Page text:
Sea lions in Minister’s hands
New Zealand sea lions once ranged right around our coastline, however today they are largely restricted to the isolated islands of the Sub-Antarctic – with over 85% of breeding at the Auckland Islands.
Each summer the Auckland Island squid trawl fishery takes to these water with large trawl nets that scoop up squid. As well as picking up squid however, the fishing nets catch a number of sea lions. As rule-maker & whistle-blower, one of the first questions facing the new Minister of Fisheries – Phil Heatley – is how many sea-lions can be killed this season?
It’s a tricky question really for an incoming Minister, who I’m sure will be aiming to set his mark on the direction of New Zealand’s fisheries management. New Zealand sea lions are a threatened species with an enormously restricted range and are still undergoing population decline. They are protected under the Wildlife Act and the Marine Mammals Protection Act. However, under the Fisheries Act, it is quite acceptable to kill them. It is even supported so that the fishing industry can catch squid.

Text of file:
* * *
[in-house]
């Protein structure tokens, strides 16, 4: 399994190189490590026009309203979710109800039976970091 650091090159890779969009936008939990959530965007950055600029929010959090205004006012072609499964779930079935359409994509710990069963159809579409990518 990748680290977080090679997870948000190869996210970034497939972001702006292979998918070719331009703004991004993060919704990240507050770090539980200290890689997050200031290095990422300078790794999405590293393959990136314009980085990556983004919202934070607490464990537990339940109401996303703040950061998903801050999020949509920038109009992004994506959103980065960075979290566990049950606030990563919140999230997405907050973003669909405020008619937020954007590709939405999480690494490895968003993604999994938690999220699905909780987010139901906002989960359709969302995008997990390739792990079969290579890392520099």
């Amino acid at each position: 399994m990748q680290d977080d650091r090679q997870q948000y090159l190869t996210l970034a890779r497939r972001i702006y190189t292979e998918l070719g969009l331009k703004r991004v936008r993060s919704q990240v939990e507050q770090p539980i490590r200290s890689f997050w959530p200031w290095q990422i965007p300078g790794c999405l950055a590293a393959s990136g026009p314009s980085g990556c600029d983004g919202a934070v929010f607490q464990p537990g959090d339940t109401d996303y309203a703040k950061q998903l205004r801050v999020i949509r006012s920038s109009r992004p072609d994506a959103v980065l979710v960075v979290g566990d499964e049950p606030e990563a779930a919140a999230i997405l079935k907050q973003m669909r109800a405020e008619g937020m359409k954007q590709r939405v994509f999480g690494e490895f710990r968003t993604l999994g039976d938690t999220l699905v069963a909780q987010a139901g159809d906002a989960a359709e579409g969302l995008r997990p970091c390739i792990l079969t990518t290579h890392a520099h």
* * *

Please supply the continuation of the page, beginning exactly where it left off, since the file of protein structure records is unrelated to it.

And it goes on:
A quota on the number of sea lions that can be killed has been in place for the last 16 years. Once the limit is reached, squid fishing activities must cease. Sea lions killed in other fisheries (i.e. scampi, southern blue whiting and hoki fisheries) are not included in this quota.
Since 2003, a more information rich but highly complex model has been used to set the quota. It is like a minefield trying to get your head around the facts and figures Last year, based on advice from MFish senior managers, the Minister made a controversial decision that greatly favoured the fishing industry – not the sustainability of NZ sea-lions. This was despite opposition from the MFish science and policy teams as well as the Department of Conservation.
With this in mind, I ask how does one make an allowable kill quota on New Zealand sea lions whilst maintaining the ‘sustainable New Zealand’ brand? Should the Minister support an allowable kill quota and if so, how many is acceptable? Or should they be saying no to the fishing industry – for the sake of the New Zealand Inc brand and the recovery of our depleted sea lion population?